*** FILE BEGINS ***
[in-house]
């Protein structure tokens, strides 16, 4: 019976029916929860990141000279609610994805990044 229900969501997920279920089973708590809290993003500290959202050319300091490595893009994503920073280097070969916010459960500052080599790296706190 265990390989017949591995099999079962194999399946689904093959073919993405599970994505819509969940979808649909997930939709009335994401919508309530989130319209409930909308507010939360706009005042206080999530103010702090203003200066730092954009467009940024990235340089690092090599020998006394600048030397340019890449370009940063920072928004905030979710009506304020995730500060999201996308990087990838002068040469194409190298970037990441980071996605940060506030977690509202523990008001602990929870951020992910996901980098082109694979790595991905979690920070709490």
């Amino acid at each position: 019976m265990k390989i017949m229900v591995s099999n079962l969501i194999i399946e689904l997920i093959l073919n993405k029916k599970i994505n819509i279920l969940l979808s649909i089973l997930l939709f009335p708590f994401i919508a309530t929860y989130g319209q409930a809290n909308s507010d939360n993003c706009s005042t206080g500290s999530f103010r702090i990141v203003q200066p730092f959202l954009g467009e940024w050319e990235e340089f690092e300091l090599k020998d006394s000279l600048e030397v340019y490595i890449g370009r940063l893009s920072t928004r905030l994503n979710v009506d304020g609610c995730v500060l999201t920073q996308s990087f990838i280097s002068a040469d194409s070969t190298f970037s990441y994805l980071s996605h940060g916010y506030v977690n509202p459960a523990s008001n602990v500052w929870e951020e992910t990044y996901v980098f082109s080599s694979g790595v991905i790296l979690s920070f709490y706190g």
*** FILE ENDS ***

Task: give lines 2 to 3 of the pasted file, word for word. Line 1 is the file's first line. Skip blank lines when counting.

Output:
């Protein structure tokens, strides 16, 4: 019976029916929860990141000279609610994805990044 229900969501997920279920089973708590809290993003500290959202050319300091490595893009994503920073280097070969916010459960500052080599790296706190 265990390989017949591995099999079962194999399946689904093959073919993405599970994505819509969940979808649909997930939709009335994401919508309530989130319209409930909308507010939360706009005042206080999530103010702090203003200066730092954009467009940024990235340089690092090599020998006394600048030397340019890449370009940063920072928004905030979710009506304020995730500060999201996308990087990838002068040469194409190298970037990441980071996605940060506030977690509202523990008001602990929870951020992910996901980098082109694979790595991905979690920070709490």
């Amino acid at each position: 019976m265990k390989i017949m229900v591995s099999n079962l969501i194999i399946e689904l997920i093959l073919n993405k029916k599970i994505n819509i279920l969940l979808s649909i089973l997930l939709f009335p708590f994401i919508a309530t929860y989130g319209q409930a809290n909308s507010d939360n993003c706009s005042t206080g500290s999530f103010r702090i990141v203003q200066p730092f959202l954009g467009e940024w050319e990235e340089f690092e300091l090599k020998d006394s000279l600048e030397v340019y490595i890449g370009r940063l893009s920072t928004r905030l994503n979710v009506d304020g609610c995730v500060l999201t920073q996308s990087f990838i280097s002068a040469d194409s070969t190298f970037s990441y994805l980071s996605h940060g916010y506030v977690n509202p459960a523990s008001n602990v500052w929870e951020e992910t990044y996901v980098f082109s080599s694979g790595v991905i790296l979690s920070f709490y706190g």